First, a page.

Before there was Facebook, he had to follow them on television. He had to highlight their schedules in his TV Guide, then e-mail the schedules to his friends, alerting them as to when he would not be answering his phone. One day, a client asked him why he’d never taken lessons. Bolek found an adult learn-to-skate. It was mostly women. He told himself that he’d just take lessons until he could skate backward. But once he learned to skate backward, he wanted to learn crossovers. And once he learned crossovers —
“He wanted to take some lessons,” says Bolek’s husband, Toby Susse. “Some lessons turned into him needing to get good skates, which turned into him needing more lessons, which turned into him needing even better skates.”
He did pairs ice dancing for a while, because that was easier on the joints. But his partner moved away, which is why he’s been acquiring new skills as a solo skater.
“I have two jumps and one spin,” Bolek says at the hair salon. “I have a waltz jump, and I have a salchow. I had a toe loop. I had a toe loop before I hurt my ankle.”
The svelte client remembers when he hurt his ankle, playing soccer with his 6-year-old, Daniel. It seems like that was just yesterday, when Bolek was worrying about physical therapy and how quickly he could get back on the ice.
“I don’t think there’s ever been a time,” she says, “when he was not talking about skating.”
Bolek solemnly attaches another square of foil to the woman’s hair.
“I love this sport,” he says. “I love it beyond belief.”
* * *
Who is this man, this buoyant, happy specimen gyrating his hips to Right Said Fred on the ice? Whence comes this courage, this spectacular, bold decision to be too sexy for his car, his cat, his hat?
Back to the ice rink on Monday, where it smells like cold, where the “Nutcracker Suite” plays on a loop. The Zamboni combs the ice — a hypnotic shushing that leaves the rink polished and clean — and then Bolek enters the rink with a few other members of the Washington Figure Skating Club who will also be going to the national competition.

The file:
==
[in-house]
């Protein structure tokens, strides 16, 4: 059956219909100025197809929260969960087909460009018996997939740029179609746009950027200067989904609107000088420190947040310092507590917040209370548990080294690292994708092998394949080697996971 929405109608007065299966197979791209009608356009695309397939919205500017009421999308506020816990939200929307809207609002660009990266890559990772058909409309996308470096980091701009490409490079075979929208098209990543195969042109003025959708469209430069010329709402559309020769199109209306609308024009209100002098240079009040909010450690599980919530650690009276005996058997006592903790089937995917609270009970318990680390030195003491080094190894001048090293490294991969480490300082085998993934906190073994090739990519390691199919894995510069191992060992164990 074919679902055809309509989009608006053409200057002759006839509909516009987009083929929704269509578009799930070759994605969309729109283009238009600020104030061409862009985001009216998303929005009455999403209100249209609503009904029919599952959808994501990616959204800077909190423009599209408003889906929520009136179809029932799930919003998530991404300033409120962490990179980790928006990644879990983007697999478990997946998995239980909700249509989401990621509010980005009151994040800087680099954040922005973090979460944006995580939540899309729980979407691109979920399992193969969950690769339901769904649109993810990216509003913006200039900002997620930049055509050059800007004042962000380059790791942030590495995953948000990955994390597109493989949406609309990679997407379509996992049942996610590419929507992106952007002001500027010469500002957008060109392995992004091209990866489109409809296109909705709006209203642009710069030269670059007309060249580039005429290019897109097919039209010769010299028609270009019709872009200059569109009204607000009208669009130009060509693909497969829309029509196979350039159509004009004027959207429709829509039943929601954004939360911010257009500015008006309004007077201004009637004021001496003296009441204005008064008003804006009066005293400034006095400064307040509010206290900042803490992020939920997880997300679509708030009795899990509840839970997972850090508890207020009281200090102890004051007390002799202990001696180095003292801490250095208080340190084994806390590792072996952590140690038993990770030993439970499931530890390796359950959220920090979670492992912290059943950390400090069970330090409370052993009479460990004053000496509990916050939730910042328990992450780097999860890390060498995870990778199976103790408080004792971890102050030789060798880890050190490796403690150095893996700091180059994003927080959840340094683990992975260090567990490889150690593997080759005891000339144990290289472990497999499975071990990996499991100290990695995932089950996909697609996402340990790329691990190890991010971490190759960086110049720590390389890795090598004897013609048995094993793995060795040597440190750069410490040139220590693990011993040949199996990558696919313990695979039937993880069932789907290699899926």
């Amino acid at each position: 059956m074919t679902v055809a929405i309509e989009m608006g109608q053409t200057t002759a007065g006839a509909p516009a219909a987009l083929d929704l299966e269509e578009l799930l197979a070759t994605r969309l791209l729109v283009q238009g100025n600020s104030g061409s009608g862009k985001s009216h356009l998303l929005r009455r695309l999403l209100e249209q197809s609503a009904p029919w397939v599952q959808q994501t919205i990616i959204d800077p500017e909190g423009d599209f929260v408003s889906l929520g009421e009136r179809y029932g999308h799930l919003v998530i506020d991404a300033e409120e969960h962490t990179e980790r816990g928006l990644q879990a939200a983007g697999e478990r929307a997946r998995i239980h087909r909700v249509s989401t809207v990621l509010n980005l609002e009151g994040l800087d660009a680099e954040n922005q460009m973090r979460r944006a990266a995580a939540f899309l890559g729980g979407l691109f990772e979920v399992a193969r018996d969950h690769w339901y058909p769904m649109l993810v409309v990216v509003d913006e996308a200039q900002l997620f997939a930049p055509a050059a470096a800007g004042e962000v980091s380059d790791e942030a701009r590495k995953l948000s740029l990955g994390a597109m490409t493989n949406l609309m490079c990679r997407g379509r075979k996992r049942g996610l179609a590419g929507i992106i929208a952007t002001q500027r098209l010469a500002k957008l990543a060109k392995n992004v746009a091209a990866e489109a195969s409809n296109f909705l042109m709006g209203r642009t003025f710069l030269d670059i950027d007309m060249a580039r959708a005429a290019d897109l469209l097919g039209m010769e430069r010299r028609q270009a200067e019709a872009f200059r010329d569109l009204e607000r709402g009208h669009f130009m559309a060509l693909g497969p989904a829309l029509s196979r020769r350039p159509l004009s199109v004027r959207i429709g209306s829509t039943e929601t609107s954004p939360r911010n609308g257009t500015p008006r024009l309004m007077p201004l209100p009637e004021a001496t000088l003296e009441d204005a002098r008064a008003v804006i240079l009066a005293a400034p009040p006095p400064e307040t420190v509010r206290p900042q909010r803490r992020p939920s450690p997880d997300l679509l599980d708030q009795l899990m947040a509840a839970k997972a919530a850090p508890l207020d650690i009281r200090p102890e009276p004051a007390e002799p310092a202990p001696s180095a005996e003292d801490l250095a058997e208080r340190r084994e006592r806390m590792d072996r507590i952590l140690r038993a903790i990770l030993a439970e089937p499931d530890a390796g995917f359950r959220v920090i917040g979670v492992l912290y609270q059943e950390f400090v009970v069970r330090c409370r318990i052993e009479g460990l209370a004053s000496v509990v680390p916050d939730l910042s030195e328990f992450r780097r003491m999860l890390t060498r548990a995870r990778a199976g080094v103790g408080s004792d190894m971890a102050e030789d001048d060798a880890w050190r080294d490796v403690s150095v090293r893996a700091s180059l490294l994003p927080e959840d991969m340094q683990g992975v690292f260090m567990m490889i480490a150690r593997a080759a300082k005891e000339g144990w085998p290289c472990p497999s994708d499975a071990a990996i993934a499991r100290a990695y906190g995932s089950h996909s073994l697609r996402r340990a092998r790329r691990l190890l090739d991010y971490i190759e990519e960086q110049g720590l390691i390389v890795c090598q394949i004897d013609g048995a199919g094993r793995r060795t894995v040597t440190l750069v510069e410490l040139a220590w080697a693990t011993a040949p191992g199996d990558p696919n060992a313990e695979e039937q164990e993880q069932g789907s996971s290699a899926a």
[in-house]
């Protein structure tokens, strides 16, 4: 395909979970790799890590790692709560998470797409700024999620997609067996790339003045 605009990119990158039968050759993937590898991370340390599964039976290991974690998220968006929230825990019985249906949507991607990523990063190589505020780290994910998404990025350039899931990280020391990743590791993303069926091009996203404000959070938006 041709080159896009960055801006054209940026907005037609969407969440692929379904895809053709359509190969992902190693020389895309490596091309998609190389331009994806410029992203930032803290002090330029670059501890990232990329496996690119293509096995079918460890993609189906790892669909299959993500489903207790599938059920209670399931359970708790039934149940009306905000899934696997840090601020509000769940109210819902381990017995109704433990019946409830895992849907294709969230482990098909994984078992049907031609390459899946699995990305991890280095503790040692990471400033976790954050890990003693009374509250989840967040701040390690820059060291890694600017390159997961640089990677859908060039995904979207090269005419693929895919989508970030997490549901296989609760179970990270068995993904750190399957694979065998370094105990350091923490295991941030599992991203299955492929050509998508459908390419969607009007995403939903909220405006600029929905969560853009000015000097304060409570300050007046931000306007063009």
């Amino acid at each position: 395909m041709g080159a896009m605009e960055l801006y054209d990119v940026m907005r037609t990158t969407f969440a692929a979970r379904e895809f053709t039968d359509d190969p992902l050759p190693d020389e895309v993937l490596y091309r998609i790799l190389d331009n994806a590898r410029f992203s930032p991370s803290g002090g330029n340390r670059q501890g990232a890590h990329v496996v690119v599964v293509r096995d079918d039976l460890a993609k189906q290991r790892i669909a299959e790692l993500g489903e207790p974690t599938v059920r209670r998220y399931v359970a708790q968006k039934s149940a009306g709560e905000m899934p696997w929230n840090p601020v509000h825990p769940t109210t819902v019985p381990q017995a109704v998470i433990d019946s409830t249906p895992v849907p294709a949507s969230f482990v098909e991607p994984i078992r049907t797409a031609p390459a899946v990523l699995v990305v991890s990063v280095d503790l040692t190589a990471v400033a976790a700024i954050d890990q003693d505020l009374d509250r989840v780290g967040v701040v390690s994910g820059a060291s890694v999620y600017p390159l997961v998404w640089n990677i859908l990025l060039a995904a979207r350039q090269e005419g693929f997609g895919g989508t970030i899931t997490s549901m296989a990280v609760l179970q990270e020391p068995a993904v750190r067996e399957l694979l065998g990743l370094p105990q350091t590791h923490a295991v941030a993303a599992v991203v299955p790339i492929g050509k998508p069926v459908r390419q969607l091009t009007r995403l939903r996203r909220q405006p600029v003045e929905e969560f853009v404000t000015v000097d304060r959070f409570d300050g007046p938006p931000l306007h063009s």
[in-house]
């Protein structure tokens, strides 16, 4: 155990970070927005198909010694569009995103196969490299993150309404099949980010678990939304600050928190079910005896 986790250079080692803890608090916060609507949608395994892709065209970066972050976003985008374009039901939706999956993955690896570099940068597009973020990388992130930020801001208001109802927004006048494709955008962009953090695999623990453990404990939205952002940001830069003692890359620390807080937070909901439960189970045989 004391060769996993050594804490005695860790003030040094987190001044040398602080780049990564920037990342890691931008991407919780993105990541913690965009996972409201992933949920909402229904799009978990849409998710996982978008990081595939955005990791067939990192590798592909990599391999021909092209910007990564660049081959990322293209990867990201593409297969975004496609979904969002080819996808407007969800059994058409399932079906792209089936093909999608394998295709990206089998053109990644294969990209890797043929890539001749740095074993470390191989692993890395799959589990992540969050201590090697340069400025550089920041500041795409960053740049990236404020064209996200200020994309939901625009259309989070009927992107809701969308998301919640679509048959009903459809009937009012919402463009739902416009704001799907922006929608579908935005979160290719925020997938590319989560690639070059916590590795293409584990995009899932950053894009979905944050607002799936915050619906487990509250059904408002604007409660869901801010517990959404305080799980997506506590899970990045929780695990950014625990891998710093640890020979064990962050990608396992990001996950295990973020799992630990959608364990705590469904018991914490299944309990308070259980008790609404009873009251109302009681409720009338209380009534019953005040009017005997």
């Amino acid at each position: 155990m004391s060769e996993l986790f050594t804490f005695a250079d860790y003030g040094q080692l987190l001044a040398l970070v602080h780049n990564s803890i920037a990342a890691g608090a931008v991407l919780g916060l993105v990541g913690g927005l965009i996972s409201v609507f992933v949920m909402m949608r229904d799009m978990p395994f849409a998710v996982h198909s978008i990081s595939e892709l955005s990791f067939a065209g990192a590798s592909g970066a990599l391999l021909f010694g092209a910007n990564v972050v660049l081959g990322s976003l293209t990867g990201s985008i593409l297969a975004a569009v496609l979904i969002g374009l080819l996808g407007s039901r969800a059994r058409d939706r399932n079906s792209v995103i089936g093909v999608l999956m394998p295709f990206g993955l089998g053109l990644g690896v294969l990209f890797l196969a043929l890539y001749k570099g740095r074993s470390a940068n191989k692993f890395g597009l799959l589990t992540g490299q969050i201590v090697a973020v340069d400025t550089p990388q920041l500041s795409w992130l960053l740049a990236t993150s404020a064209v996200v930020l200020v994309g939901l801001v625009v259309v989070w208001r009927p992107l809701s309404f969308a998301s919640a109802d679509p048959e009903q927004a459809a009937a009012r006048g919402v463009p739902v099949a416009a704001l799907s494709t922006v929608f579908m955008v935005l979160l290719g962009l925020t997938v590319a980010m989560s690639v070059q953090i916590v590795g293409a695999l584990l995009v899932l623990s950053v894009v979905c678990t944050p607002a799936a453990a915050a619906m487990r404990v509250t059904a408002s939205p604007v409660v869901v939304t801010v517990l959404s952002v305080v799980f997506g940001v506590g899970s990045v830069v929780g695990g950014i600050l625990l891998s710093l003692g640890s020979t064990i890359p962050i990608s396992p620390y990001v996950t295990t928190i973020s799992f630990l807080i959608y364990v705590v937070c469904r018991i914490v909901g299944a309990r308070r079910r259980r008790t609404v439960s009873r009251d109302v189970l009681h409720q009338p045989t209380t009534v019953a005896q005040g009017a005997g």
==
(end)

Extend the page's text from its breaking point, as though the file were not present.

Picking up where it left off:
“I’ve been competing since I was 9,” says one, a ballerina type who has gone to the adult nationals four times.
“I’ve been competing since I was 47,” says another, a whip-thin man with a craggy face who has also been four times, and who is entered at the “Silver” level. Bolek is a “Bronze” — a description of skill sets meaning that he can do, for example, single jumps but not doubles.
The oldest skater here today is Elaine Evans, 72. She won’t be competing; she just skates recreationally. “As long as you’re willing to pay for those gorgeous young Russians,” you can buy happiness, she says. She gazes at her gorgeous Russian ice dancing coach/partner. “Best investment I ever made.”
Bolek cues up the music to run his two programs. The first is an instrumental piece, Egyptian in flavor. His second is “I’m Too Sexy.” Bolek takes what one might consider a literal approach to interpreting these lyrics. He mimics driving a car, tipping a hat — he does a wonderful kitty imitation, clawing through the air with both hands, being the cat he is too sexy for.
He finishes the routine, panting slightly, skating over to Walker.
“You had a nice spin down there.”
“Not the last one!”
“No. The one before. The last one, you rushed into it. . . .
And let’s try that salchow again.”
Bolek isn’t bringing Walker to the competition with him — it’s expensive to fund a coach’s travel and accommodations. Susse, Bolek’s husband, can’t come either, because they don’t want to take their son out of school. Susse’s mother is coming, though. The in-laws have bonded over their shared love of the sport; they can talk and talk and talk about it.
This is his last chance to receive guidance before his big day.
Eat a light breakfast, the Russian coach instructs. A banana. Maybe some nuts. Breathe before each element. Bring his arms tighter to his body on his spins. Smile.
Will he win? Does it matter?
“If I’m really feeling the music, it goes too fast anyway,” Bolek says.
Here on the ice, the hairdresser is home, accompanied by the sounds of a 1992 one-hit wonder and the swelling pride of a dream deferred, then realized.